READ THIS NOW: Musicans – Please Be Brilliant Or Get Out Of The Way

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"The future does not fit in the containers of the past.”

"…musicians need to drop the notion of making money from CD sales through record labels and concentrate on making money from the experiential awareness that surrounds their brand; a brand they own, no one else. The downside to this for musicians is that they need to get organized and work hard, or arrange for what I call the “fifth Beatle” to help with online communications, selling merchandise etc…

Creating music is only the first step to creating something valuable and timeless. For instance, David Byrne played a building. Music released as part of an event is the future – Radiohead’s release of In Rainbows was the first step toward the album release as event, if it’s an album at all.. How it’s done is also important. The container has changed forever. Remember what Rishad Tobaccowala has to say to advertising agencies trying to embrace the social web – “The future does not fit in the containers of the past.” It is no different for bands. The organizing principle of recorded music is now in the hands of musicians, not technologists, not record labels. Consider this or perhaps release your music like this.

As I have written before: “Control has moved from the few to the millions of many. If dull labels and dull bands keep offering dull, flat, non-experiential product – e.g. a CD, they will go the way of the Dodo. Consider what Cirque Du Soleil provides as an experience compared to Barnum and Bailey’s circus. Or Burning Man compared to your average music festival.”

– From Gang Of Four's David Allen.  Read the rest. NOW.

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  1. Go explain this to Pandora, who require a CD for submission, then reject it with no explanation… the word of mouth is that all indies, unsigned people are rejected… Talk about technologists not ruling the new music ecosystem

  2. This editorial read like Dave Allen chopped a huge line of coke and dictated it while thumbing thru his iPhone contact list. It’s a collection of barely coherent thought fragments and name dropping – what is anyone who wasn’t up partying with him at 4am while he wrote this supposed to extract from this ramble?
    iTunes did a good job, The labels fucked up not signing a deal with Napster. People today have more power than record labels ever did. Lots of their music sucks. They should all use social media. ZZZzzzzzzzz…….
    Legions of musicians and aspiring label owners are looking for advice, trying to figure out what works. Clear thought, workable concepts and actionable advice will help move the needle.
    “I am still waiting. Unfortunately my patience is now wearing thin.”

  3. what a complete crock.
    “why isn’t there a punk rock for online music?”
    what does he mean by online music? music that only exists online? that’s not possible! or does he mean myspace/facebook/itunes/soundcloud/bandcamp/etc – which are, essentially, methods of distribution. A punk rock method of file distribution? This doesn’t make sense. It’s gibberish.
    and so too for his argument that musicians should stop sucking on the nanny state teat – where he appears to infer that the reason for any musician’s failure to succeed is because their predecessors had it comparatively easy. Folk musicians and electronic producers are blind to the new because Linkin Park are on MTV?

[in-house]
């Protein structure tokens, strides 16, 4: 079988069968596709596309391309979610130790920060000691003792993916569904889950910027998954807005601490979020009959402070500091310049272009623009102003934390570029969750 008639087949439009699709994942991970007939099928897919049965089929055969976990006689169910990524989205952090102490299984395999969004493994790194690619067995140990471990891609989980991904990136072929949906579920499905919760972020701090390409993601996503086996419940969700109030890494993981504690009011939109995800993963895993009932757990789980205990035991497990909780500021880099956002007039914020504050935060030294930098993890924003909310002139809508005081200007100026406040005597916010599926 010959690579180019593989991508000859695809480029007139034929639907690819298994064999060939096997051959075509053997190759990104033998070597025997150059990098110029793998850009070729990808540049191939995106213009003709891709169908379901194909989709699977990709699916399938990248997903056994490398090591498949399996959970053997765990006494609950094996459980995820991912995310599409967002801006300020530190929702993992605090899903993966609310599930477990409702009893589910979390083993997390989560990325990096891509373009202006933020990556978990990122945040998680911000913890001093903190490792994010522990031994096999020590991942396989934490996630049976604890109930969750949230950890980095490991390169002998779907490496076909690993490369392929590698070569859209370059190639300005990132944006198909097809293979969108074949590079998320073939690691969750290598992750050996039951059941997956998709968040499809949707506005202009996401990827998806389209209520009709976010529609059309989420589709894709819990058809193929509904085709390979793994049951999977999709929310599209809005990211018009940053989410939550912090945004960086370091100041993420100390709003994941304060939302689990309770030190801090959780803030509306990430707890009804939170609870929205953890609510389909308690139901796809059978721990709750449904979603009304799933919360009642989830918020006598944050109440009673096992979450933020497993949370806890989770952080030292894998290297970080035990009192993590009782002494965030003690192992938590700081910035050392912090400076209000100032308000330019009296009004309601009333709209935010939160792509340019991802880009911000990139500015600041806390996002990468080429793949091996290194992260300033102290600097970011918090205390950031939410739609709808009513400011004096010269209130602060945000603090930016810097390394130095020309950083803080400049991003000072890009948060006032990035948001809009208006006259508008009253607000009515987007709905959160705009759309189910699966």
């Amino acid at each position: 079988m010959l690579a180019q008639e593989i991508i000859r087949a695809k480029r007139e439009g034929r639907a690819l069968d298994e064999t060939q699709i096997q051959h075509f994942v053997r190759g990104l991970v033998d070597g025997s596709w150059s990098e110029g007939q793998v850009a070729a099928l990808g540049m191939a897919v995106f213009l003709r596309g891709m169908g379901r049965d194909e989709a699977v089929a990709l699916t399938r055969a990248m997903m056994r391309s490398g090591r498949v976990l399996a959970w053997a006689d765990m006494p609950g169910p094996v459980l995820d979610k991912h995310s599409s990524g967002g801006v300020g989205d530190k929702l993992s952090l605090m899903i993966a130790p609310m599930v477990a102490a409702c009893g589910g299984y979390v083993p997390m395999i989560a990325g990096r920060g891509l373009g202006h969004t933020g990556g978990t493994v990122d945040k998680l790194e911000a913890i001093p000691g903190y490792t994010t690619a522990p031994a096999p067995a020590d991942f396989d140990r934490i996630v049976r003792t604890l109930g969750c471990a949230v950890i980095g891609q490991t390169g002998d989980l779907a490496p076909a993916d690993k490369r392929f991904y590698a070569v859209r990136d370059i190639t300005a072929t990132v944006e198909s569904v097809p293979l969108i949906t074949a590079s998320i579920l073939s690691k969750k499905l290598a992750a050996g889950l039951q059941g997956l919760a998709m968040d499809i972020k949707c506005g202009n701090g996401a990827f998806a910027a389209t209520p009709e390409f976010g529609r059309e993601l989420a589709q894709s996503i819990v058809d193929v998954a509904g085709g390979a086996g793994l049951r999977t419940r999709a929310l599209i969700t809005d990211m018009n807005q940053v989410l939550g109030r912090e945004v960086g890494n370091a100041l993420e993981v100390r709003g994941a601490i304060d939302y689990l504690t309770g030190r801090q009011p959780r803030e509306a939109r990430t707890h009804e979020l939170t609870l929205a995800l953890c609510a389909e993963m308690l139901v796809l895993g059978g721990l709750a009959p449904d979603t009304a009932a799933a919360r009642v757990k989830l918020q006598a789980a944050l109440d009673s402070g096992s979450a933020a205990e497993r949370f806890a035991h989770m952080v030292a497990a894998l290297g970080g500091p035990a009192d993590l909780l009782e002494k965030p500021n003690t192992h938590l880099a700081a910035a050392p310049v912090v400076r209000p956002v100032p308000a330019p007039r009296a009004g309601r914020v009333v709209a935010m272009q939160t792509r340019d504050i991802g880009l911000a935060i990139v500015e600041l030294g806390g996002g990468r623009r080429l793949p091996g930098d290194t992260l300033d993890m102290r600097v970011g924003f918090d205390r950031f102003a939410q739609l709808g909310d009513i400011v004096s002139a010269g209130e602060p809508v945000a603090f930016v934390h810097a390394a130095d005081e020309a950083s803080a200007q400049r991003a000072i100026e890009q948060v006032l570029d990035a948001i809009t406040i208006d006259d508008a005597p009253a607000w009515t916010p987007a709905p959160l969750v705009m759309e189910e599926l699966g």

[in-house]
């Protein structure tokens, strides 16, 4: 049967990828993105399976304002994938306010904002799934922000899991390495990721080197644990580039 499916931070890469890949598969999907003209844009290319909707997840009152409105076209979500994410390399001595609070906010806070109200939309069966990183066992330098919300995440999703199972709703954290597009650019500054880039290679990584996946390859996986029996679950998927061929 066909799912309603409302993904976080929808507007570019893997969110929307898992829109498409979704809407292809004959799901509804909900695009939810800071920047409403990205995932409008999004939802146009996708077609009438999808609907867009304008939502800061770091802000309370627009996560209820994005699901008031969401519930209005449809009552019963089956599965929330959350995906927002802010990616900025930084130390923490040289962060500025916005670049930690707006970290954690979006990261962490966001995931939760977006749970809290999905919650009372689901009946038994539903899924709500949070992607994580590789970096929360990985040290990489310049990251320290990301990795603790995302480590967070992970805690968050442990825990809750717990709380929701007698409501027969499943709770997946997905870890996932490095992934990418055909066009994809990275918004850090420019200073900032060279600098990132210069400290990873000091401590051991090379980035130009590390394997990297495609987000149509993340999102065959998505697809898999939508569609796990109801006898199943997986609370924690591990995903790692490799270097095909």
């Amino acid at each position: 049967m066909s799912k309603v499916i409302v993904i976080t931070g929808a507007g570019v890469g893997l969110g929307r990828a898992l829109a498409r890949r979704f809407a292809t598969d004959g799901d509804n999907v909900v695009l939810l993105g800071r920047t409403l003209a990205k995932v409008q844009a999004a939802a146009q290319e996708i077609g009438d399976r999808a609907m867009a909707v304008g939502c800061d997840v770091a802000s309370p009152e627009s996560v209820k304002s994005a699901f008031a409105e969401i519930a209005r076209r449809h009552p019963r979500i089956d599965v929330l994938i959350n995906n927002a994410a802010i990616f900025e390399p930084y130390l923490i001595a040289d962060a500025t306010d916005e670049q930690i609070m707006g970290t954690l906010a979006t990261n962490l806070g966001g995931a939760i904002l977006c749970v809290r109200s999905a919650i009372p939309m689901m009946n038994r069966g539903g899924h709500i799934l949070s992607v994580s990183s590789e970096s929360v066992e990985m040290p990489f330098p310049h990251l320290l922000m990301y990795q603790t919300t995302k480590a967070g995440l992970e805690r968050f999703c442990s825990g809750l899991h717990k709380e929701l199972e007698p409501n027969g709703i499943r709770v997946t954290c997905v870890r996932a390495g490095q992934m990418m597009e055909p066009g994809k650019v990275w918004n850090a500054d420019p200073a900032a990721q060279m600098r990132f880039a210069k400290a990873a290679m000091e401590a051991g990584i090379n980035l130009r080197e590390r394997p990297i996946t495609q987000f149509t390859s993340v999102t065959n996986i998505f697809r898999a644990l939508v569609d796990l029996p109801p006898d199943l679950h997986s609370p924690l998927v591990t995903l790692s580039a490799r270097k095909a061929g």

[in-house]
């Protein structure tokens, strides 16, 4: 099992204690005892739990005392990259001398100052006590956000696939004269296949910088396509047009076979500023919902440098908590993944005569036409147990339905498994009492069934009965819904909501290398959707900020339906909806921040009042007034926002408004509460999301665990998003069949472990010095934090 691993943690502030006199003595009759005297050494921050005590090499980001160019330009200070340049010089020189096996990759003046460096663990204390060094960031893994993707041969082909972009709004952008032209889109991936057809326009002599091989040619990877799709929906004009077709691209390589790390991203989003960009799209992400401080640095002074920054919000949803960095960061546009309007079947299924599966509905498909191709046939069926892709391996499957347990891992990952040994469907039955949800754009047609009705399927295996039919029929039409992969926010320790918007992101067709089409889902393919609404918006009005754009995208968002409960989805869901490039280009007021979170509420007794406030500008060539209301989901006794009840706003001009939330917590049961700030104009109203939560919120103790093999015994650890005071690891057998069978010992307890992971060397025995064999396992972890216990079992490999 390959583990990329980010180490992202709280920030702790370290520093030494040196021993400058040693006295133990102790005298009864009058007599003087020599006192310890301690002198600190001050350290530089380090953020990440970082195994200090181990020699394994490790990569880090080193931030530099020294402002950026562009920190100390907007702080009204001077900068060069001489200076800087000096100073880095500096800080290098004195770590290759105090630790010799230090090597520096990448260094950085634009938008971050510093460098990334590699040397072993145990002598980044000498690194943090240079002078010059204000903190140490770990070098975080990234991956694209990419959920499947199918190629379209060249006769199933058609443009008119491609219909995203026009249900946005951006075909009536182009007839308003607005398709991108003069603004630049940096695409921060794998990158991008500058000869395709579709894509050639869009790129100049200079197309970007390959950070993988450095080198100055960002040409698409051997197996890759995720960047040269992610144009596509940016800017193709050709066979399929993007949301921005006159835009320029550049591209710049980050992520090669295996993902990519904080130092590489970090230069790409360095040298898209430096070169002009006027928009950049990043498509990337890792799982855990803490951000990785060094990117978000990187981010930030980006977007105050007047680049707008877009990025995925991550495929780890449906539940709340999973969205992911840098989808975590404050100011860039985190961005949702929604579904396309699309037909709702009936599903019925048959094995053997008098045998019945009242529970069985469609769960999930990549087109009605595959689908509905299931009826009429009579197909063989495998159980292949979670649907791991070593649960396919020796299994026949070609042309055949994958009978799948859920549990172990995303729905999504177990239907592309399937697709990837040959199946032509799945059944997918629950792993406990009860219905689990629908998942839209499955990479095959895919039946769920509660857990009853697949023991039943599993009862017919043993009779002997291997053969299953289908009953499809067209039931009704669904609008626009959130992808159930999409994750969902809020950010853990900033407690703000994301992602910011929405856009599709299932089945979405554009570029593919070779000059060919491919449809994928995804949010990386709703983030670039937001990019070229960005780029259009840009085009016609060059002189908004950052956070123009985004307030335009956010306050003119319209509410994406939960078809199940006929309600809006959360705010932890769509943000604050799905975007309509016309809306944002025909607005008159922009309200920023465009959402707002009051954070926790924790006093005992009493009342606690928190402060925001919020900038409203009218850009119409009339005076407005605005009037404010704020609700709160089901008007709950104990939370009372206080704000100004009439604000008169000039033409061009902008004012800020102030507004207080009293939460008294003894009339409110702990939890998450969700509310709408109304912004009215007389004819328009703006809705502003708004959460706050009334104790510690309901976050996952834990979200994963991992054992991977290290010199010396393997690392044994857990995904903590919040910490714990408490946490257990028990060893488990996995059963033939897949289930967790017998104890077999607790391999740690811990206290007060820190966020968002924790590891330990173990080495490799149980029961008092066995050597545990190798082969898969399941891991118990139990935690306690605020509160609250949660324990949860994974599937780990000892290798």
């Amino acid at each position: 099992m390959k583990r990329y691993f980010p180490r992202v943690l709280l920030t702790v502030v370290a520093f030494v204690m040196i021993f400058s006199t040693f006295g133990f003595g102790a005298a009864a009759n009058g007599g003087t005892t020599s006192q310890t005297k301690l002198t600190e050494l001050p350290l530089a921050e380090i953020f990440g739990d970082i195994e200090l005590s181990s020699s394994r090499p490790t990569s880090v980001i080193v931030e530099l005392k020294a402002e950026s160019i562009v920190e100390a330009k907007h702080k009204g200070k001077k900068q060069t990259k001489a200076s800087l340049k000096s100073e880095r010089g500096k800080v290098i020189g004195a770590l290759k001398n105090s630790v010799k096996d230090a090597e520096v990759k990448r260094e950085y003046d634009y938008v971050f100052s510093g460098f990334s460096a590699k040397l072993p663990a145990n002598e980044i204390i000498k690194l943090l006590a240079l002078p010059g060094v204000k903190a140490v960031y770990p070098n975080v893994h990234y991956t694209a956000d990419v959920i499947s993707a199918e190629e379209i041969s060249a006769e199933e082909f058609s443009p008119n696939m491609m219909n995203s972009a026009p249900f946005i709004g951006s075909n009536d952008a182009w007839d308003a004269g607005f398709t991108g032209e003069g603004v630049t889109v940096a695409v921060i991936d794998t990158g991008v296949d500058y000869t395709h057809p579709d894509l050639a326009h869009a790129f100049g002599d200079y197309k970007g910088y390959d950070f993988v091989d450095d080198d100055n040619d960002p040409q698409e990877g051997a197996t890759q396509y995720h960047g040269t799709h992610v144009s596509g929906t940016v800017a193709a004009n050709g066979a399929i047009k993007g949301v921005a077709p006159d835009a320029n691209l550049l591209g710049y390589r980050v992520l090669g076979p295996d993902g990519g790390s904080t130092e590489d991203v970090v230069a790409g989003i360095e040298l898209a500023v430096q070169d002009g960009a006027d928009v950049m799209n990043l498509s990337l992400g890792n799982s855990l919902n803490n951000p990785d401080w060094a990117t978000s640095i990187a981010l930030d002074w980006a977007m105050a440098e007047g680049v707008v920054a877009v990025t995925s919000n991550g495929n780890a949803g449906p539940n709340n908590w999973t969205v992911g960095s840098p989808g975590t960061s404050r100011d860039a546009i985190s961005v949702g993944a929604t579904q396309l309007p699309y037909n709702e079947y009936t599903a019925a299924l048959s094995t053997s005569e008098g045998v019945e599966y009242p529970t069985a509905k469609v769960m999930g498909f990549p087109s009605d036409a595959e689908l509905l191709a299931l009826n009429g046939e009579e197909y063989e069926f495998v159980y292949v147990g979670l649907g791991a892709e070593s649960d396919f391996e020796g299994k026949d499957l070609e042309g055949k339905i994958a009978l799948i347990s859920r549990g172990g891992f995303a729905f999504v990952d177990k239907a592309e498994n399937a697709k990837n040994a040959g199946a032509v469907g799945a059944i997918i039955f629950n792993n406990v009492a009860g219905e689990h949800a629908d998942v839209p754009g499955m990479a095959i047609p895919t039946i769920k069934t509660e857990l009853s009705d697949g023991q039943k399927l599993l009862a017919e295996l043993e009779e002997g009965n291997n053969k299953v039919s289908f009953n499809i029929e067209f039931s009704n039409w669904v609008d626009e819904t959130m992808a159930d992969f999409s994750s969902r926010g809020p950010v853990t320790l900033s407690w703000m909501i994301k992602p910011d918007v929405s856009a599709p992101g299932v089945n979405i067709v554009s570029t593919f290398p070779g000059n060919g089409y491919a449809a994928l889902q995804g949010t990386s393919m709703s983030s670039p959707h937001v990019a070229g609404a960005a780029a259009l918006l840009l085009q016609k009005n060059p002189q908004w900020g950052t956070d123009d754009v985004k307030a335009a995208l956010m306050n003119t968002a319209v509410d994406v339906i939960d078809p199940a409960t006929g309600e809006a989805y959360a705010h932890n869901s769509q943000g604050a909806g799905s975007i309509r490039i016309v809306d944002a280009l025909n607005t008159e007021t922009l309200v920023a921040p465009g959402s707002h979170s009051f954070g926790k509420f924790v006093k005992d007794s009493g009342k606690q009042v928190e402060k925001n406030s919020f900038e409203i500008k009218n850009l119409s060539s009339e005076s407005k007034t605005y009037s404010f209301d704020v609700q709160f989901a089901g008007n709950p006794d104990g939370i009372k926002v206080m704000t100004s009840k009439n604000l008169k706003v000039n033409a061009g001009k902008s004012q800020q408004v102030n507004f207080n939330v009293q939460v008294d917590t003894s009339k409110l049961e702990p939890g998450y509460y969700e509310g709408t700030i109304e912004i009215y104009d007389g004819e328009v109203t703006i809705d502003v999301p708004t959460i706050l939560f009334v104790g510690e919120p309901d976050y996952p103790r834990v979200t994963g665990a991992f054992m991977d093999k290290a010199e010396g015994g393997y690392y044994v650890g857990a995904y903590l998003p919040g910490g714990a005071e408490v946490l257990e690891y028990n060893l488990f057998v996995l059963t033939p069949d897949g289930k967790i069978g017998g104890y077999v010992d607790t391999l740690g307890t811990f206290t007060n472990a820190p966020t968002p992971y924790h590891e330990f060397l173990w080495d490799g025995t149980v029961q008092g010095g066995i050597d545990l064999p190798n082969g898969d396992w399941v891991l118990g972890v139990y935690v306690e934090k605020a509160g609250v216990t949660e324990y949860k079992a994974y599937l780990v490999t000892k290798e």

…and again, for his curious inference that because commerical radio in the US doesn’t pay royalties, therefore arguments against filesharing are invalid. Does he think radio play is somehow analagous to sales?
    it pains me to think that people get paid to write and speak this kind of incoherent, unfocused, pseudo-academic drivel.
    ….and relax….

  4. He makes some good points but who cares about the containers? None of this is new at all. Making the music has always been just the first step. The rest is one part hard work, one part luck, and one part magic. And it’s always been that way! The formats and technologies and models will change but if that’s what you’re focused on…?

  5. Good points gentlemen. I respect the great music that Gang of Four put out in their time. Wonderful and badly underrated. Then David started up Pampelmoose. Initially I enjoyed and respected his passion and creative ideas on this fine and upstanding blog. He has done a lot for the North West scene and has catalysed and helped many artists there. Sadly this recent corporate speak riddled tirade has turned me right off. He has over become himself. I will be deleting my bookmark to Pampelmoose and get out of his way.

  6. Maybe its me, but….
    If you can get past his, shall we say bombastic writing style, you don’t think he makes some good points? Like it is time to stop whining and start doing?
    Please don’t delete me for asking…:>)

  7. Not at all Bruce. Yes there are some good points but lost in translation. Being here and now we are all indeed doing. While consulting artists I always stress the things that we can do, which are now many and various. David’s comments about getting of the way only alienates folks. Look at The Shaggs…awful or charming? I love them but it took Irwin Chusid and his great book Songs In The Key of Z to turn me on. Mentoring and not aggressive mentoring is always the best way to encourage growth and development. I could never delete you 😉